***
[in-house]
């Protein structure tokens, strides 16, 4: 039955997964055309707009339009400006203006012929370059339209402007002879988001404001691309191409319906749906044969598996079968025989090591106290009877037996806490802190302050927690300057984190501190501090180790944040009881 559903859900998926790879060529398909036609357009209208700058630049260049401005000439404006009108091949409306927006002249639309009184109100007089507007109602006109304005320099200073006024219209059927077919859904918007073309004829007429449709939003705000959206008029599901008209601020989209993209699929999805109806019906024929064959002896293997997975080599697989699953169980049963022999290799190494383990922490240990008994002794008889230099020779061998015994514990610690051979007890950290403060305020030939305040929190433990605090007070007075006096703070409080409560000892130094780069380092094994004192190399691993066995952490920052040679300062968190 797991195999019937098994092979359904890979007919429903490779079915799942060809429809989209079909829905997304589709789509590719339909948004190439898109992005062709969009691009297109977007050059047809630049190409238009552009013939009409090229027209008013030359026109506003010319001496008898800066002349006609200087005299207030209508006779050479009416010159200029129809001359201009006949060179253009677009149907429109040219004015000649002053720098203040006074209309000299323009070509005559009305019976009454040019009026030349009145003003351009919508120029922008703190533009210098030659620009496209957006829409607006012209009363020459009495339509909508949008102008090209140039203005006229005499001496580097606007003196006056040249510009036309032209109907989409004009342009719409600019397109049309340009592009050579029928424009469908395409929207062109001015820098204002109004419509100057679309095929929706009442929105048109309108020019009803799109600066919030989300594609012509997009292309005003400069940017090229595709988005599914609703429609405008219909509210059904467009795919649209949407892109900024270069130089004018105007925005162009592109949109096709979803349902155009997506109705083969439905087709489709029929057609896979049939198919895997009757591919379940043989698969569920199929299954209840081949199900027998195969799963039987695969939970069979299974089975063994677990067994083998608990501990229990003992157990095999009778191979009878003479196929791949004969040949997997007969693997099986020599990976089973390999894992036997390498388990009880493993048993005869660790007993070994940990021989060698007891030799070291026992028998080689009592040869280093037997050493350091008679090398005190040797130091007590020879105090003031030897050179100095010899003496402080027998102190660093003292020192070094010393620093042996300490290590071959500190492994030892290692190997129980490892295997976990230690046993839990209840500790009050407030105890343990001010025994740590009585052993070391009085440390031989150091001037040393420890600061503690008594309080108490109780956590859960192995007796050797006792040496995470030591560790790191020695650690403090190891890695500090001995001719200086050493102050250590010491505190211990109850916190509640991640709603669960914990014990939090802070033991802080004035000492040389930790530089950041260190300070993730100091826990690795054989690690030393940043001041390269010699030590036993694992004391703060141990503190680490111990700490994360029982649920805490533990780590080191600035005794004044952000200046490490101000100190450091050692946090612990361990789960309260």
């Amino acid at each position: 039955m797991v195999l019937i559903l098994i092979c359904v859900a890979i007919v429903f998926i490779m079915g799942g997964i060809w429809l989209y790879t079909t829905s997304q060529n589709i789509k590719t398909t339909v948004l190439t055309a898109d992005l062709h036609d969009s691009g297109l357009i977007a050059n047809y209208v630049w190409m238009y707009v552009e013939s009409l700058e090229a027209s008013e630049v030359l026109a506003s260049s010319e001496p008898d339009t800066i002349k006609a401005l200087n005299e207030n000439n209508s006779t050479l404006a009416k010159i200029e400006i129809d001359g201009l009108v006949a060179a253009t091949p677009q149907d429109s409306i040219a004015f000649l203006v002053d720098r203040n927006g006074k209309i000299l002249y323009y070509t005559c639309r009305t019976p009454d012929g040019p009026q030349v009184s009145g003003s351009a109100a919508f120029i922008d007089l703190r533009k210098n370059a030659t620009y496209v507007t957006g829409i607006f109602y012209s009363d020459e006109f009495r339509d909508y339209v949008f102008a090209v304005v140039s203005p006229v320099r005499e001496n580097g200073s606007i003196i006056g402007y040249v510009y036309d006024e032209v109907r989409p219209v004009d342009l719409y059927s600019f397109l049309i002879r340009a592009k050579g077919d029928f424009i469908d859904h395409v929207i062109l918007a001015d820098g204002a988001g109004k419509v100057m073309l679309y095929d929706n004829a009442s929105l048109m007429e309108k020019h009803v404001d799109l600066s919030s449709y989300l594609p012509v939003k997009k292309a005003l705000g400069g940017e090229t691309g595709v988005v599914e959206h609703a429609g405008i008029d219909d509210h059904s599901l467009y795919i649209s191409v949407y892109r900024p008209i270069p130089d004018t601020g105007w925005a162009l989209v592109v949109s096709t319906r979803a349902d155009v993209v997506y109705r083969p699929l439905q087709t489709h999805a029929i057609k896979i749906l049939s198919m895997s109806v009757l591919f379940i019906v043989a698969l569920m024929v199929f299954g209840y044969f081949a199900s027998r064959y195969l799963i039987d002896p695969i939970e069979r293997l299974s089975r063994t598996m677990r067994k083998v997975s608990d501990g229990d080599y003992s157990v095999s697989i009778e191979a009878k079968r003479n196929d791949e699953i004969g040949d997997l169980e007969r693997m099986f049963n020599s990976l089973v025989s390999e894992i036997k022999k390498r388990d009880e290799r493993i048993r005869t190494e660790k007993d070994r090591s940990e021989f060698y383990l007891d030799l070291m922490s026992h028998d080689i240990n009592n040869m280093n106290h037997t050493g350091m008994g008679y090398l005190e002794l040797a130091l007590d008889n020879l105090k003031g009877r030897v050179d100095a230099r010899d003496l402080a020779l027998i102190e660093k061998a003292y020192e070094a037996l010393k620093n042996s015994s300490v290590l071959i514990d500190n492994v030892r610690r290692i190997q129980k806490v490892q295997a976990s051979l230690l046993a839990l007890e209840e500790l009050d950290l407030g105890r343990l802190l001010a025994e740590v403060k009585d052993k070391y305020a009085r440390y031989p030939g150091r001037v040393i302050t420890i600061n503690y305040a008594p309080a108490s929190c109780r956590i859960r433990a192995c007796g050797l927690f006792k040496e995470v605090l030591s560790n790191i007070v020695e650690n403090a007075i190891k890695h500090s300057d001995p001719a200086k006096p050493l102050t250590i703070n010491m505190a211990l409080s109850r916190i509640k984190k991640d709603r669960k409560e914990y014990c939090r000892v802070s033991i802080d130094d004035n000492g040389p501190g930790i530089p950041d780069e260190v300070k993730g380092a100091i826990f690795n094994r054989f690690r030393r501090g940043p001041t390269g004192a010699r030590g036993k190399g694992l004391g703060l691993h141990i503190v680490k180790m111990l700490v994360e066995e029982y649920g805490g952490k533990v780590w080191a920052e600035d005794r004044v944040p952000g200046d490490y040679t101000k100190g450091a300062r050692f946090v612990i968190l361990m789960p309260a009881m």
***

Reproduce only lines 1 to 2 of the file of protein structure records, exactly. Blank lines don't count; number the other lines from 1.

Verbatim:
[in-house]
């Protein structure tokens, strides 16, 4: 039955997964055309707009339009400006203006012929370059339209402007002879988001404001691309191409319906749906044969598996079968025989090591106290009877037996806490802190302050927690300057984190501190501090180790944040009881 559903859900998926790879060529398909036609357009209208700058630049260049401005000439404006009108091949409306927006002249639309009184109100007089507007109602006109304005320099200073006024219209059927077919859904918007073309004829007429449709939003705000959206008029599901008209601020989209993209699929999805109806019906024929064959002896293997997975080599697989699953169980049963022999290799190494383990922490240990008994002794008889230099020779061998015994514990610690051979007890950290403060305020030939305040929190433990605090007070007075006096703070409080409560000892130094780069380092094994004192190399691993066995952490920052040679300062968190 797991195999019937098994092979359904890979007919429903490779079915799942060809429809989209079909829905997304589709789509590719339909948004190439898109992005062709969009691009297109977007050059047809630049190409238009552009013939009409090229027209008013030359026109506003010319001496008898800066002349006609200087005299207030209508006779050479009416010159200029129809001359201009006949060179253009677009149907429109040219004015000649002053720098203040006074209309000299323009070509005559009305019976009454040019009026030349009145003003351009919508120029922008703190533009210098030659620009496209957006829409607006012209009363020459009495339509909508949008102008090209140039203005006229005499001496580097606007003196006056040249510009036309032209109907989409004009342009719409600019397109049309340009592009050579029928424009469908395409929207062109001015820098204002109004419509100057679309095929929706009442929105048109309108020019009803799109600066919030989300594609012509997009292309005003400069940017090229595709988005599914609703429609405008219909509210059904467009795919649209949407892109900024270069130089004018105007925005162009592109949109096709979803349902155009997506109705083969439905087709489709029929057609896979049939198919895997009757591919379940043989698969569920199929299954209840081949199900027998195969799963039987695969939970069979299974089975063994677990067994083998608990501990229990003992157990095999009778191979009878003479196929791949004969040949997997007969693997099986020599990976089973390999894992036997390498388990009880493993048993005869660790007993070994940990021989060698007891030799070291026992028998080689009592040869280093037997050493350091008679090398005190040797130091007590020879105090003031030897050179100095010899003496402080027998102190660093003292020192070094010393620093042996300490290590071959500190492994030892290692190997129980490892295997976990230690046993839990209840500790009050407030105890343990001010025994740590009585052993070391009085440390031989150091001037040393420890600061503690008594309080108490109780956590859960192995007796050797006792040496995470030591560790790191020695650690403090190891890695500090001995001719200086050493102050250590010491505190211990109850916190509640991640709603669960914990014990939090802070033991802080004035000492040389930790530089950041260190300070993730100091826990690795054989690690030393940043001041390269010699030590036993694992004391703060141990503190680490111990700490994360029982649920805490533990780590080191600035005794004044952000200046490490101000100190450091050692946090612990361990789960309260």